• Why do we dream?
  • Why do people live near volcanoes?
  • Why did the UK vote in favour of Brexit?
  • Why does the artist Banksy not share his true identity?
  • How can we reduce our carbon footprint?
  • How does the weather influence sporting performance?
  • How will Covid-19 change how we work in the future? 
  • How can students achieve high grades?
  • How did life begin on Earth?
  • How much money would you need to retire at 40 years old?
  • What is the meaning of life?
  • What is the primary cause of global warming?
  • What benefits have come from space exploration?
  • What qualities would make you a good citizen?
  • What does it mean to be powerful?
  • What are the most important factors for a good friendship?

Pros And Cons Of Using OPEN QUESTIONS In Lessons

Pros: Cons:
They allow a potentially unlimited number of possible responses.
Students can fail to make a clear point as they offer too much detail and elaboration.
They allow complex topics to be explored in richer detail.
Variation in responses can potentially be difficult to analyse and summarise.
They promote higher-order thinking skills.
Questions are less accessible for students who find it difficult to use higher-order thinking skills.
They provide opportunities for new learning.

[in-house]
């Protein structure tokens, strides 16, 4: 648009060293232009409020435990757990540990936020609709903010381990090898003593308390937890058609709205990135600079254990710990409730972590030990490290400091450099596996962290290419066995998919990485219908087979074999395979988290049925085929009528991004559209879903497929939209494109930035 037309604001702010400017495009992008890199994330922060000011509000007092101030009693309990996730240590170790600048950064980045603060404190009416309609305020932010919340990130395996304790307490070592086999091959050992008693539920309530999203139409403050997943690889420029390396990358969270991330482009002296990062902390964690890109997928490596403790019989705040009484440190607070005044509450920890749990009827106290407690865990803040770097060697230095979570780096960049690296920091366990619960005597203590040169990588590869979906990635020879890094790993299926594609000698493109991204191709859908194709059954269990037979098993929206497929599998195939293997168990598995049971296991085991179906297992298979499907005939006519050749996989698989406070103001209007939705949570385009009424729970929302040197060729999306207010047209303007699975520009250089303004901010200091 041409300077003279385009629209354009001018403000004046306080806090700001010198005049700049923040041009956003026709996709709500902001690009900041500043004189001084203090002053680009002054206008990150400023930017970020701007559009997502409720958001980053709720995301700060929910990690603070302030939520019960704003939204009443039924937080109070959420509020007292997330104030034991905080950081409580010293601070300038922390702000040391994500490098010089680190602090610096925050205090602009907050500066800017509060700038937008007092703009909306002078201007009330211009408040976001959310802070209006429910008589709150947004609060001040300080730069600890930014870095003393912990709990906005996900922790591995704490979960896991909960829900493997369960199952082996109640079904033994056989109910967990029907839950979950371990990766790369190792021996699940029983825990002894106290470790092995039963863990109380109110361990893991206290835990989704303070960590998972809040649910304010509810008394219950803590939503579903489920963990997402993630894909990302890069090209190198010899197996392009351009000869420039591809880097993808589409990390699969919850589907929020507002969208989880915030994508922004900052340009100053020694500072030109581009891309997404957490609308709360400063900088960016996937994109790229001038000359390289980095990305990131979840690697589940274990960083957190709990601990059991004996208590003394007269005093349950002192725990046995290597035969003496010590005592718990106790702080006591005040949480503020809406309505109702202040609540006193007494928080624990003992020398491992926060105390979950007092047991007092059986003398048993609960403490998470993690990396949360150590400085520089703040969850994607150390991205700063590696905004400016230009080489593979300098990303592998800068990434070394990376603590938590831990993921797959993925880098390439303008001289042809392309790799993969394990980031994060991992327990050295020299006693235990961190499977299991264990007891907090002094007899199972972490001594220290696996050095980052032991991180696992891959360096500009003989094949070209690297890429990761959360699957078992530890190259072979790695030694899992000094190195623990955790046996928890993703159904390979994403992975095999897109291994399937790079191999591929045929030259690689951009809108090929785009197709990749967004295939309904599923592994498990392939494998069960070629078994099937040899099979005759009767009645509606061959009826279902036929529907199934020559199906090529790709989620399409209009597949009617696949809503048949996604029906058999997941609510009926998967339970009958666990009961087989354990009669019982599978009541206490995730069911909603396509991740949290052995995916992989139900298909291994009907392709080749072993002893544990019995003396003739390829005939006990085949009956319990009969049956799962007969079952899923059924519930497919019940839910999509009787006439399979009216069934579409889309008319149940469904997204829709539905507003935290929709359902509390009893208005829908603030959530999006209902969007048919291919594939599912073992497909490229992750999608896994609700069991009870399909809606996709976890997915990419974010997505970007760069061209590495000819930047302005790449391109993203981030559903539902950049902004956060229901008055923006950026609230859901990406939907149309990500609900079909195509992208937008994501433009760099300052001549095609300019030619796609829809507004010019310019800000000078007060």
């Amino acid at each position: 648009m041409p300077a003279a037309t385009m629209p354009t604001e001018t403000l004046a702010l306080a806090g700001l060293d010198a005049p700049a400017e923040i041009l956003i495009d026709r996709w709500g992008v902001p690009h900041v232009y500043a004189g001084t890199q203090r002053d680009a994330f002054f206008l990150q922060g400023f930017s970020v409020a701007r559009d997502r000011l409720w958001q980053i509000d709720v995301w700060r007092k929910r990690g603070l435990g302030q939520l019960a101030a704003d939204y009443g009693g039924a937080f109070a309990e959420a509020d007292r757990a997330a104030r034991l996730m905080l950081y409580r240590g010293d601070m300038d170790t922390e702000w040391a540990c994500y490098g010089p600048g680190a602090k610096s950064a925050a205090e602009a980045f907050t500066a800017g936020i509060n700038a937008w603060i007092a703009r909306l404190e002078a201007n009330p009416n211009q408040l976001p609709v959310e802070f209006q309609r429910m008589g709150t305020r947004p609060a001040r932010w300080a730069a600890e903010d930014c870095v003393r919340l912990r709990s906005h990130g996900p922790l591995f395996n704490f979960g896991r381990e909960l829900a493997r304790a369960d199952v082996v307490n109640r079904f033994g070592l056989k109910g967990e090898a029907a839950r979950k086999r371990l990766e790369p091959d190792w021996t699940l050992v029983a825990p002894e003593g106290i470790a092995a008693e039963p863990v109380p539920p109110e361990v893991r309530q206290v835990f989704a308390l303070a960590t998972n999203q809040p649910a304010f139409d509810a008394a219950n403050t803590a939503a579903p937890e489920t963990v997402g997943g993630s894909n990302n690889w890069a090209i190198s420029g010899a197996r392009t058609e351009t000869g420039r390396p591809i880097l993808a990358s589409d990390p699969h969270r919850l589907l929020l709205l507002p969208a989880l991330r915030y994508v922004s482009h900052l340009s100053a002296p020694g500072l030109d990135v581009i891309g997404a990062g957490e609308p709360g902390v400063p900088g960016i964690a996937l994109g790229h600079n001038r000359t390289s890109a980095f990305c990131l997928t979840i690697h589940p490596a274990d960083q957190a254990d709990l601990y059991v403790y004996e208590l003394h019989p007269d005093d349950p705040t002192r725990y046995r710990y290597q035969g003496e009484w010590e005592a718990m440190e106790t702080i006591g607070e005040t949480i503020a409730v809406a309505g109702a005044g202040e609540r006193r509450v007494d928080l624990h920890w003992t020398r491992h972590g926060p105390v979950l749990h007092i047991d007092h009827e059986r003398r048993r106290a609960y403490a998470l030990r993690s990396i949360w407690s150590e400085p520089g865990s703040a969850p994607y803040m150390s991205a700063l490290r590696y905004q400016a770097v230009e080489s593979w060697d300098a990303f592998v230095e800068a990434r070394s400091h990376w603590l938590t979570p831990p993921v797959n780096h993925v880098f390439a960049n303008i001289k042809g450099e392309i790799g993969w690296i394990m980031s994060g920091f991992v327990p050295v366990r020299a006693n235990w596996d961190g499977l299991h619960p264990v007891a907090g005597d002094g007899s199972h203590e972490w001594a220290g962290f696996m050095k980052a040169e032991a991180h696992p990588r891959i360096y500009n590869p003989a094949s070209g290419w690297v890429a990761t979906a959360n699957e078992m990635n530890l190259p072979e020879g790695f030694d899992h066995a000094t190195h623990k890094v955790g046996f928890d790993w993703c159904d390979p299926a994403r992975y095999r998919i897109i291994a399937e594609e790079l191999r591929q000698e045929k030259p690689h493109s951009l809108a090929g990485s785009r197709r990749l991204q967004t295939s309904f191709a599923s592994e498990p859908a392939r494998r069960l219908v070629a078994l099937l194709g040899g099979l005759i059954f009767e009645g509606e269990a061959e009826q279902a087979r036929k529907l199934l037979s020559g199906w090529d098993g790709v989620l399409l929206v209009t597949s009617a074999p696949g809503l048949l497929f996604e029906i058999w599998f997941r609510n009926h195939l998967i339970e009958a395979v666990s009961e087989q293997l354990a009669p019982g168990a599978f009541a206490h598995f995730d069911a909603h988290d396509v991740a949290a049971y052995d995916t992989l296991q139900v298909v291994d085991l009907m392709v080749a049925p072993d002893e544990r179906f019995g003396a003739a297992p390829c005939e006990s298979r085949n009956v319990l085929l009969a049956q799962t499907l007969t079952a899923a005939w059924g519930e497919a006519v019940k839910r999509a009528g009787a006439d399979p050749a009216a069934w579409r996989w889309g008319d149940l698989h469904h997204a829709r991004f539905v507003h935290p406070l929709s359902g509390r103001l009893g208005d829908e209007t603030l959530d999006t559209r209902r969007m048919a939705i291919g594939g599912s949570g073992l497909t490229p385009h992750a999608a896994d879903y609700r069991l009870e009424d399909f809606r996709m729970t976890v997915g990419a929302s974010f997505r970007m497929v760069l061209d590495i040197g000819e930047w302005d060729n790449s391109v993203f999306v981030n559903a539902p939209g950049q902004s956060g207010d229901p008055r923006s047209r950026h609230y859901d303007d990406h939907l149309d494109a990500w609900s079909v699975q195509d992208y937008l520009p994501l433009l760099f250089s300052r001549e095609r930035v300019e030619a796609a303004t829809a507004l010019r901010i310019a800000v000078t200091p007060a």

More time needs to be allocated for thinking, responding and discussion.
As there is no single correct answer students are comfortable to provide a response.
Some students can find these questions intimidating, particularly if others disagree with their own perspective.
Allow students to explain, justify and elaborate on their answer.
More challenging for the teacher to check learning and understanding due to the variety and subjectivity of student responses.

How To Use Open and Closed Questions in Combination Together

Although this article has explored open and closed questions for teachers in isolation, these two types of questions will typically be used in combination in lessons.

However, multiple observational studies have shown that teachers tend to massively overuse closed questions and massively underuse open questions.

With this in mind, it is important to consider the increased use of open questions to ensure students are challenged beyond simply recalling information.

Let’s use an example to explain how open and closed questions can be used in combination.

Example: The Titanic

If students were learning about the Titanic the teacher could ask both open and closed questions.

Closed questions may include:

  • In which year did the Titanic sink